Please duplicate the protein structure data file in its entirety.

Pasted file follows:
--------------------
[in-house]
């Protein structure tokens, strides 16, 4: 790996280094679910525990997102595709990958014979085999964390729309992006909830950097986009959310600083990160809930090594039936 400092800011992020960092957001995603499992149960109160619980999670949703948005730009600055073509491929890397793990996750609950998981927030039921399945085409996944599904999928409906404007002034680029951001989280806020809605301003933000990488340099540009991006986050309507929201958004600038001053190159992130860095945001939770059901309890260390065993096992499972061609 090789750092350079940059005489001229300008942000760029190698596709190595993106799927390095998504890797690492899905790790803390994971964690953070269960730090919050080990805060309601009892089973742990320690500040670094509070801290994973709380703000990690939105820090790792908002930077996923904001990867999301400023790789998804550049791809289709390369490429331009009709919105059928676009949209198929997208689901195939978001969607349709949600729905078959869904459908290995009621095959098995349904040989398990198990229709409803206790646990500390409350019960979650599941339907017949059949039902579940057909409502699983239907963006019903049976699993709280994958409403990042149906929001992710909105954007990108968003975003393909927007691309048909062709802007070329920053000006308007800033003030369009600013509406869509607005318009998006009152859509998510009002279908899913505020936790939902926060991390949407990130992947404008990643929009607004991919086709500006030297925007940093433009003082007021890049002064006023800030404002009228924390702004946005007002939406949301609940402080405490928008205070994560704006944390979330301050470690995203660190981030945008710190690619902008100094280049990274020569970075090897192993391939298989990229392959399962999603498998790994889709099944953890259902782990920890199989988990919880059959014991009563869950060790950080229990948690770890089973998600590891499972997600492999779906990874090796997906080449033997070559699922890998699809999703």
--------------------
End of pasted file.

[in-house]
């Protein structure tokens, strides 16, 4: 790996280094679910525990997102595709990958014979085999964390729309992006909830950097986009959310600083990160809930090594039936 400092800011992020960092957001995603499992149960109160619980999670949703948005730009600055073509491929890397793990996750609950998981927030039921399945085409996944599904999928409906404007002034680029951001989280806020809605301003933000990488340099540009991006986050309507929201958004600038001053190159992130860095945001939770059901309890260390065993096992499972061609 090789750092350079940059005489001229300008942000760029190698596709190595993106799927390095998504890797690492899905790790803390994971964690953070269960730090919050080990805060309601009892089973742990320690500040670094509070801290994973709380703000990690939105820090790792908002930077996923904001990867999301400023790789998804550049791809289709390369490429331009009709919105059928676009949209198929997208689901195939978001969607349709949600729905078959869904459908290995009621095959098995349904040989398990198990229709409803206790646990500390409350019960979650599941339907017949059949039902579940057909409502699983239907963006019903049976699993709280994958409403990042149906929001992710909105954007990108968003975003393909927007691309048909062709802007070329920053000006308007800033003030369009600013509406869509607005318009998006009152859509998510009002279908899913505020936790939902926060991390949407990130992947404008990643929009607004991919086709500006030297925007940093433009003082007021890049002064006023800030404002009228924390702004946005007002939406949301609940402080405490928008205070994560704006944390979330301050470690995203660190981030945008710190690619902008100094280049990274020569970075090897192993391939298989990229392959399962999603498998790994889709099944953890259902782990920890199989988990919880059959014991009563869950060790950080229990948690770890089973998600590891499972997600492999779906990874090796997906080449033997070559699922890998699809999703």